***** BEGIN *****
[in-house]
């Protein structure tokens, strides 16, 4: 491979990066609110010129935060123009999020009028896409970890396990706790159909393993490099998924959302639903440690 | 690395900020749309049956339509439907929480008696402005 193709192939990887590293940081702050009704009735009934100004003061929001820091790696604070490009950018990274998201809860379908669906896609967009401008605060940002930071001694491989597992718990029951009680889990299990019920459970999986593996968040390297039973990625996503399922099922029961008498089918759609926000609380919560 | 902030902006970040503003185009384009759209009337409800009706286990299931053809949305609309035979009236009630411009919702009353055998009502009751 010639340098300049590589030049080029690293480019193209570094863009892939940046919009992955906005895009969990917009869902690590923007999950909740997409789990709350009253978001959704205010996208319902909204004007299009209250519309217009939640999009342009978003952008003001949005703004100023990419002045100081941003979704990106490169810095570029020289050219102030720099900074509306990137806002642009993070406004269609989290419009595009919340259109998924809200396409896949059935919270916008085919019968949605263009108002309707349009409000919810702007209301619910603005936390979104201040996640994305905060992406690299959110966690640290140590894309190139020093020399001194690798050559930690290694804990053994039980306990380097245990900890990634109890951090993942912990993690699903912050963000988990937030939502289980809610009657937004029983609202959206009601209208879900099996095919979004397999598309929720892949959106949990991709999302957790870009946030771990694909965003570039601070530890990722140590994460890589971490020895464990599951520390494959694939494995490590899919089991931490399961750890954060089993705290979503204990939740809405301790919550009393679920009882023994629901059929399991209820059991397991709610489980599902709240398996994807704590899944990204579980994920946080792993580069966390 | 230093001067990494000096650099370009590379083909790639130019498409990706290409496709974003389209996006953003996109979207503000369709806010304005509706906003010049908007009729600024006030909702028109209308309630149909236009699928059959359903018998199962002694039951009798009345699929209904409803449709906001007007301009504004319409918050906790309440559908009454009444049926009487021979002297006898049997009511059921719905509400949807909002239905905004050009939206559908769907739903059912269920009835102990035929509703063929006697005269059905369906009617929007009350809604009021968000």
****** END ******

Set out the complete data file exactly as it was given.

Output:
[in-house]
């Protein structure tokens, strides 16, 4: 491979990066609110010129935060123009999020009028896409970890396990706790159909393993490099998924959302639903440690 | 690395900020749309049956339509439907929480008696402005 193709192939990887590293940081702050009704009735009934100004003061929001820091790696604070490009950018990274998201809860379908669906896609967009401008605060940002930071001694491989597992718990029951009680889990299990019920459970999986593996968040390297039973990625996503399922099922029961008498089918759609926000609380919560 | 902030902006970040503003185009384009759209009337409800009706286990299931053809949305609309035979009236009630411009919702009353055998009502009751 010639340098300049590589030049080029690293480019193209570094863009892939940046919009992955906005895009969990917009869902690590923007999950909740997409789990709350009253978001959704205010996208319902909204004007299009209250519309217009939640999009342009978003952008003001949005703004100023990419002045100081941003979704990106490169810095570029020289050219102030720099900074509306990137806002642009993070406004269609989290419009595009919340259109998924809200396409896949059935919270916008085919019968949605263009108002309707349009409000919810702007209301619910603005936390979104201040996640994305905060992406690299959110966690640290140590894309190139020093020399001194690798050559930690290694804990053994039980306990380097245990900890990634109890951090993942912990993690699903912050963000988990937030939502289980809610009657937004029983609202959206009601209208879900099996095919979004397999598309929720892949959106949990991709999302957790870009946030771990694909965003570039601070530890990722140590994460890589971490020895464990599951520390494959694939494995490590899919089991931490399961750890954060089993705290979503204990939740809405301790919550009393679920009882023994629901059929399991209820059991397991709610489980599902709240398996994807704590899944990204579980994920946080792993580069966390 | 230093001067990494000096650099370009590379083909790639130019498409990706290409496709974003389209996006953003996109979207503000369709806010304005509706906003010049908007009729600024006030909702028109209308309630149909236009699928059959359903018998199962002694039951009798009345699929209904409803449709906001007007301009504004319409918050906790309440559908009454009444049926009487021979002297006898049997009511059921719905509400949807909002239905905004050009939206559908769907739903059912269920009835102990035929509703063929006697005269059905369906009617929007009350809604009021968000």